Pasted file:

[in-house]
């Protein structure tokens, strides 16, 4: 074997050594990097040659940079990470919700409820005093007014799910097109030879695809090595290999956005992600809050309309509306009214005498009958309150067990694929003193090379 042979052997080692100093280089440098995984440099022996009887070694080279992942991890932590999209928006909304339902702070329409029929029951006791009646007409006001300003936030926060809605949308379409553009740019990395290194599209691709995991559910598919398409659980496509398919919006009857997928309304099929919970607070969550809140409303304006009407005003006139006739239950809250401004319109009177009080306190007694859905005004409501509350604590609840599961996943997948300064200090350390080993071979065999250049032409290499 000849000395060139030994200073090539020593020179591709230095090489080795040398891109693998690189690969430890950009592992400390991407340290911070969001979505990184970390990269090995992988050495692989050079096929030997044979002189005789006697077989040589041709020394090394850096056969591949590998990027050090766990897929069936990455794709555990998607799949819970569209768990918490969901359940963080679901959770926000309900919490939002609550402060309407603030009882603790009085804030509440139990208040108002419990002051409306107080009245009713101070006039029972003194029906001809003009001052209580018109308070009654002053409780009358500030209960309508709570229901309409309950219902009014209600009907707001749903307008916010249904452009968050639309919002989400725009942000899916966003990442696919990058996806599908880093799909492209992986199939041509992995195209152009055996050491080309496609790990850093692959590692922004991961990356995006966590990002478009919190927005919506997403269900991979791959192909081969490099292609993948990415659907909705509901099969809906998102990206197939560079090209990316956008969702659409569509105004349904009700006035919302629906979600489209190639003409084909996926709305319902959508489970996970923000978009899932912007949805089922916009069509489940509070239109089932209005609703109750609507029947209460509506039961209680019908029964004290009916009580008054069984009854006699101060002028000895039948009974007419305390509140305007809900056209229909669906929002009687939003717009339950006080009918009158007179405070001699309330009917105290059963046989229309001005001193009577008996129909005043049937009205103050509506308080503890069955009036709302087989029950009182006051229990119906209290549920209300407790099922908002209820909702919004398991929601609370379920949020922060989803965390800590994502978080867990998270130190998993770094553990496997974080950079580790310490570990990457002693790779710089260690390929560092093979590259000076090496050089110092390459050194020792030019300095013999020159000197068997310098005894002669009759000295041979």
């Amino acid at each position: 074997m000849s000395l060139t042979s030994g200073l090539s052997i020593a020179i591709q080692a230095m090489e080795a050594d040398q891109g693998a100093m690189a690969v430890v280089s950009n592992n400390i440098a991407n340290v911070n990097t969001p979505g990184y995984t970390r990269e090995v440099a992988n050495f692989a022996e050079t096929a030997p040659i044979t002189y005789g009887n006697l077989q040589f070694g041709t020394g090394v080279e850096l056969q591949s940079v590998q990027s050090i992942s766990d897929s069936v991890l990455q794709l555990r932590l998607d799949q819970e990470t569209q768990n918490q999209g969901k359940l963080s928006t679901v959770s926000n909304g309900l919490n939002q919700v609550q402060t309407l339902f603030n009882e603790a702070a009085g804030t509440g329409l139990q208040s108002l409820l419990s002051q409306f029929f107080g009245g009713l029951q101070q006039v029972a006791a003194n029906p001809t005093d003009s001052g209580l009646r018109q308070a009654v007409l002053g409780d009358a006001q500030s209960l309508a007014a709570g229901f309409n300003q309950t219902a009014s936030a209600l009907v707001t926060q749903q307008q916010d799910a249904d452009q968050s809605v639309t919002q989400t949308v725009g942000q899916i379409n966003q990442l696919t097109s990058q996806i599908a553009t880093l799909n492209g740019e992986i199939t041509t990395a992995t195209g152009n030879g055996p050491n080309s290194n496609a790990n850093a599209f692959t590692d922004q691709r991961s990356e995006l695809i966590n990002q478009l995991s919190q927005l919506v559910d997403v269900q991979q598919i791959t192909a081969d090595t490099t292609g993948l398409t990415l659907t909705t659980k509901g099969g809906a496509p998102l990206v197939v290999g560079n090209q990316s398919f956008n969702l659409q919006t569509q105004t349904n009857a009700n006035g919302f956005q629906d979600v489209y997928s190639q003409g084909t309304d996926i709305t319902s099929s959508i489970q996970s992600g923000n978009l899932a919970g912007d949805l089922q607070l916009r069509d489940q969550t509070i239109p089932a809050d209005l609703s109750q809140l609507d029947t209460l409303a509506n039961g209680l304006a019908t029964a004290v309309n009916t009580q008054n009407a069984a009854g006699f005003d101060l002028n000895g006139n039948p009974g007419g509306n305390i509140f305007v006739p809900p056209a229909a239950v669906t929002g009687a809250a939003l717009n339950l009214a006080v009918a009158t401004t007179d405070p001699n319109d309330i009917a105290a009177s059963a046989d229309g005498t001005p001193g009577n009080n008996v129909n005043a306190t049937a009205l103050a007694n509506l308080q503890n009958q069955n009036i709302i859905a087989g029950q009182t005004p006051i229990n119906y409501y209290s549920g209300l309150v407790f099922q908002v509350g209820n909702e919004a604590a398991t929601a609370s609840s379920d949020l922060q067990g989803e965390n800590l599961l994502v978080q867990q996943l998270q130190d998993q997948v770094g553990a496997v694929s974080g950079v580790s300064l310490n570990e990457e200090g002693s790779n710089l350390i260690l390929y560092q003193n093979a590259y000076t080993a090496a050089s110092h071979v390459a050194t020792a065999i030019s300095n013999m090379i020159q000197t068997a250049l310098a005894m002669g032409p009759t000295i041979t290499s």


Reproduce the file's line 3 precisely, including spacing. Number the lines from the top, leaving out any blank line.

């Amino acid at each position: 074997m000849s000395l060139t042979s030994g200073l090539s052997i020593a020179i591709q080692a230095m090489e080795a050594d040398q891109g693998a100093m690189a690969v430890v280089s950009n592992n400390i440098a991407n340290v911070n990097t969001p979505g990184y995984t970390r990269e090995v440099a992988n050495f692989a022996e050079t096929a030997p040659i044979t002189y005789g009887n006697l077989q040589f070694g041709t020394g090394v080279e850096l056969q591949s940079v590998q990027s050090i992942s766990d897929s069936v991890l990455q794709l555990r932590l998607d799949q819970e990470t569209q768990n918490q999209g969901k359940l963080s928006t679901v959770s926000n909304g309900l919490n939002q919700v609550q402060t309407l339902f603030n009882e603790a702070a009085g804030t509440g329409l139990q208040s108002l409820l419990s002051q409306f029929f107080g009245g009713l029951q101070q006039v029972a006791a003194n029906p001809t005093d003009s001052g209580l009646r018109q308070a009654v007409l002053g409780d009358a006001q500030s209960l309508a007014a709570g229901f309409n300003q309950t219902a009014s936030a209600l009907v707001t926060q749903q307008q916010d799910a249904d452009q968050s809605v639309t919002q989400t949308v725009g942000q899916i379409n966003q990442l696919t097109s990058q996806i599908a553009t880093l799909n492209g740019e992986i199939t041509t990395a992995t195209g152009n030879g055996p050491n080309s290194n496609a790990n850093a599209f692959t590692d922004q691709r991961s990356e995006l695809i966590n990002q478009l995991s919190q927005l919506v559910d997403v269900q991979q598919i791959t192909a081969d090595t490099t292609g993948l398409t990415l659907t909705t659980k509901g099969g809906a496509p998102l990206v197939v290999g560079n090209q990316s398919f956008n969702l659409q919006t569509q105004t349904n009857a009700n006035g919302f956005q629906d979600v489209y997928s190639q003409g084909t309304d996926i709305t319902s099929s959508i489970q996970s992600g923000n978009l899932a919970g912007d949805l089922q607070l916009r069509d489940q969550t509070i239109p089932a809050d209005l609703s109750q809140l609507d029947t209460l409303a509506n039961g209680l304006a019908t029964a004290v309309n009916t009580q008054n009407a069984a009854g006699f005003d101060l002028n000895g006139n039948p009974g007419g509306n305390i509140f305007v006739p809900p056209a229909a239950v669906t929002g009687a809250a939003l717009n339950l009214a006080v009918a009158t401004t007179d405070p001699n319109d309330i009917a105290a009177s059963a046989d229309g005498t001005p001193g009577n009080n008996v129909n005043a306190t049937a009205l103050a007694n509506l308080q503890n009958q069955n009036i709302i859905a087989g029950q009182t005004p006051i229990n119906y409501y209290s549920g209300l309150v407790f099922q908002v509350g209820n909702e919004a604590a398991t929601a609370s609840s379920d949020l922060q067990g989803e965390n800590l599961l994502v978080q867990q996943l998270q130190d998993q997948v770094g553990a496997v694929s974080g950079v580790s300064l310490n570990e990457e200090g002693s790779n710089l350390i260690l390929y560092q003193n093979a590259y000076t080993a090496a050089s110092h071979v390459a050194t020792a065999i030019s300095n013999m090379i020159q000197t068997a250049l310098a005894m002669g032409p009759t000295i041979t290499s």